Gas Prices Surge: Amidst Summer Heat: Refinery Challenges and Crude Oil Prices to Blame
The scorching summer temperatures are not only making people sweat but also driving up the price of gas across the country. According to AAA Motor Club, the average cost of a gallon of regular unleaded gasoline has spiked by 13 cents in just a week, reaching $3.71, the highest in eight months.
One major factor contributing to the surge in gas prices is the increasing cost of oil, which accounts for about half of the price of gasoline. When oil prices rise, it directly impacts pump prices. However, experts point out that the extreme heat this summer is exacerbating the situation. Refineries are facing challenges in functioning efficiently during hot weather, leading to decreased production and higher gas prices.
Patrick DeHaan, responsible for analyzing petroleum at GasBuddy, an online platform that helps users find cheaper gas, explains that if refineries in a specific area are not operating at their full capacity, it is likely to result in a rise in gas prices in that locality.
Tom Kloza, the worldwide head of energy analysis at Oil Price Information Service, highlights that refiners in states like Texas, Louisiana, Tennessee, and others are struggling to run at their highest capacities due to the scorching temperatures, particularly around 100 degrees Fahrenheit.
Recent statistics show that refinery usage across the country is at 93.6%, down 0.9 percentage points from the previous week. The reduction in gasoline and distillate fuel production has further contributed to the increase in gas prices.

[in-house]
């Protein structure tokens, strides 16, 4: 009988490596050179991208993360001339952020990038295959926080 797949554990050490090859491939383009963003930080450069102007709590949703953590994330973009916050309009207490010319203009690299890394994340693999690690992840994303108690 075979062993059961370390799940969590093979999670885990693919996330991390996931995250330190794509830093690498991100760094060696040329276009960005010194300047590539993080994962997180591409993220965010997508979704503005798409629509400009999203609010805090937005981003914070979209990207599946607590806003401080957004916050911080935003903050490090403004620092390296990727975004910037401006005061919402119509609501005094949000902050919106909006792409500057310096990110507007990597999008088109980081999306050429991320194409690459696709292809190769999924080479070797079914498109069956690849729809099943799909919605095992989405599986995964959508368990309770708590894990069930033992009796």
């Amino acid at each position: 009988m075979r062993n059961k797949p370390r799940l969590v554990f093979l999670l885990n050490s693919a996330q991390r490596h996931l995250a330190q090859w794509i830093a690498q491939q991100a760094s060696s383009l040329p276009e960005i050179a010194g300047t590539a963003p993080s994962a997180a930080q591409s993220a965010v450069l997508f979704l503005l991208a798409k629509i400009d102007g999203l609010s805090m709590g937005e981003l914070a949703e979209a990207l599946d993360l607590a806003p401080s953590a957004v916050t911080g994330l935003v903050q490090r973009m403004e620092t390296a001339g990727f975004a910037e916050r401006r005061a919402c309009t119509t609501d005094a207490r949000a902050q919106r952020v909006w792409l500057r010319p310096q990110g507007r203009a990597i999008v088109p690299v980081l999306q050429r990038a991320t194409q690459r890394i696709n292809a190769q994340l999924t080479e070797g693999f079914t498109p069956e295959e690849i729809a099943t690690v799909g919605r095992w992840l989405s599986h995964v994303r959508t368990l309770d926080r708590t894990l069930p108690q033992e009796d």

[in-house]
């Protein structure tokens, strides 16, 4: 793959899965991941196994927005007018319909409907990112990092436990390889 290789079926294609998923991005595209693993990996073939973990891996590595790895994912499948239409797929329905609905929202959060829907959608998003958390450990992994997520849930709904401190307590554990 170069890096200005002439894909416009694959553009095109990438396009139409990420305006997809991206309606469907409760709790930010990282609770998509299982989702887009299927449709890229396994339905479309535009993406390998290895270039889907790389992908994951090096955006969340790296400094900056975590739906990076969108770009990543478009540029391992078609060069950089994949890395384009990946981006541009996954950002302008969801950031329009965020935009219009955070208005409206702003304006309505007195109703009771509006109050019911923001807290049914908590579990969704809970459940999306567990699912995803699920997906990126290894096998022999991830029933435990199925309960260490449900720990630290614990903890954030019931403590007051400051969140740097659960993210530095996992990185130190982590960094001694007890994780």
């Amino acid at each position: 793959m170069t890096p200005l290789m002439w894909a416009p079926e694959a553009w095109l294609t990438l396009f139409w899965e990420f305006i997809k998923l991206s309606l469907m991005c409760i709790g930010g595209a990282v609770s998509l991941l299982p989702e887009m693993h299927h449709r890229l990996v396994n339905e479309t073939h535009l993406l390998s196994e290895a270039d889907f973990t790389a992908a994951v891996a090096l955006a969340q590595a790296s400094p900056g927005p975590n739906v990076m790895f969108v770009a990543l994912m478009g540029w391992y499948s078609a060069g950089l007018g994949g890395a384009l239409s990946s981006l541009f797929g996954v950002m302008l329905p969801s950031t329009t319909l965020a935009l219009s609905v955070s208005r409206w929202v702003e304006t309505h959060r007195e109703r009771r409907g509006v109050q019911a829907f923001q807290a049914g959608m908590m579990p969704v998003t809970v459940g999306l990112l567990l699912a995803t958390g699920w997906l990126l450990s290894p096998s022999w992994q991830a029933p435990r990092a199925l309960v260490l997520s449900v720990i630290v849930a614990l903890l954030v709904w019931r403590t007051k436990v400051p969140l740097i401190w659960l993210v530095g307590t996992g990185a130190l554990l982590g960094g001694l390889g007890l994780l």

While gas prices have risen nationwide, they are still comparatively lower than last year. However, the upward trend in the price of oil may continue to impact gas prices. In July, raw crude oil prices increased by $10 per barrel, reaching the highest point in three months. This led to a 24 cents-per-gallon increase in gasoline and other refined products.
Factors like OPEC’s production limits and sanctions on countries like Iran, Venezuela, and Russia are affecting the supply of oil, leading to increased prices. The reliance on exports also reduces the amount of gasoline available within the country, causing prices to rise.
Retailers, however, are not benefiting from these rising gas prices. Tom Kloza reveals that the profit margin for selling gasoline in stores has decreased to 27 cents per gallon, which is one-third of what it was a year ago. Retailers now need more than 30 cents per gallon to make a reasonable profit due to higher costs like wages.
The future trajectory of gas prices depends on various factors. If refineries face shutdowns or concerns about hurricanes impacting the Gulf of Mexico subside, there might be significant decreases in gas prices, even if crude oil prices remain above $80 per barrel.
Overall, the soaring temperatures and the challenges faced by refineries are significant drivers of the recent surge in gas prices. As the summer continues, consumers will need to brace themselves for possible fluctuations in fuel costs.